Whenever I would question myself, or suggest he should hire someone more experienced, he would remind me who I am and of what I am capable. His texts were little electronic cheerleaders.

”Go Robin!”

”Great work, Robin!”

“You got this!”

And I did. I did “got this.” I’ve got a 36-point scoreboard with a list of every battle in which I prevailed against the Evil Empire. As I fought my own personal hellish war with the man I believed would be my husband forever, I fought another war on another front for my client, even as we tried repeatedly to calm the waters, tone down the rhetoric, and find a peaceful resolution. If that man had not given me a chance, Jake and I would have ended up homeless. This is not hyperbole – it’s simple truth. And then the new clients started coming, and they were my angels, too.

There was the landlord who made an exception to his own rules when I was notified Jake and I were about to be forced out of our home, and he let us rent his. He did not prefer a self-employed woman with two dogs, but I knew him from a long time ago, and when he heard our story, he said he considered us the best of all the 13 applicants. Of course, we all know how that went…

There was the friend of my ex who, when he heard that my ex had known I was about to move in next door to his mistress but chose not tell me (so I could cancel the lease) because that would shed light on the relationship, told me a story about the ex I knew so well, and not at all, that made me laugh for ten minutes straight. The same man, upon later hearing that my ex had the unmitigated gall to move in next door to Jake, me, Margot, and Archie, offered to pay for our move.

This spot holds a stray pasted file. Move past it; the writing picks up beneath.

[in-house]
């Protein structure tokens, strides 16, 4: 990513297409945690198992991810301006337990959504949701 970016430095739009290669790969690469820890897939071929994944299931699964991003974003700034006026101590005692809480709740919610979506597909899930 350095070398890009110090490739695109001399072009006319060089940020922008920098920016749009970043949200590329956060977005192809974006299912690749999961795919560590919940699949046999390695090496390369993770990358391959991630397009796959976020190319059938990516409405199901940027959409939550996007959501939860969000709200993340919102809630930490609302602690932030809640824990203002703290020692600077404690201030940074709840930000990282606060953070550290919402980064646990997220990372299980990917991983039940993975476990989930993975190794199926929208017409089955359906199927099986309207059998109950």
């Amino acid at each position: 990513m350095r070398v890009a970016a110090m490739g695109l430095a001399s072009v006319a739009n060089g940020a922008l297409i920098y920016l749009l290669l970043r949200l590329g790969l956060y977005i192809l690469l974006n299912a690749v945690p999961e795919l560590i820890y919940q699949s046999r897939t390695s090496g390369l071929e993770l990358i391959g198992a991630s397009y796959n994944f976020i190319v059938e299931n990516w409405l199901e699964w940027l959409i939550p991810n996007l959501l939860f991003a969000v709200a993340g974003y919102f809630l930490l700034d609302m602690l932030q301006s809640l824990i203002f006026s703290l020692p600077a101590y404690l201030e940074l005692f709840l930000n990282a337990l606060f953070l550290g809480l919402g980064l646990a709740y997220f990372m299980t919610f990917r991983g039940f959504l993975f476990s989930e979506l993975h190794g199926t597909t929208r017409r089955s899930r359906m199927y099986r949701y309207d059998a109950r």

I respectfully declined.

I paid for it myself.

I paid for it myself when I had to leave that first rental I loved and move into a much more expensive house. When you are self-employed and have two dogs, finding a place is extremely difficult and expensive. And I paid for it myself when the owners decided to sell that house, and I had to move again.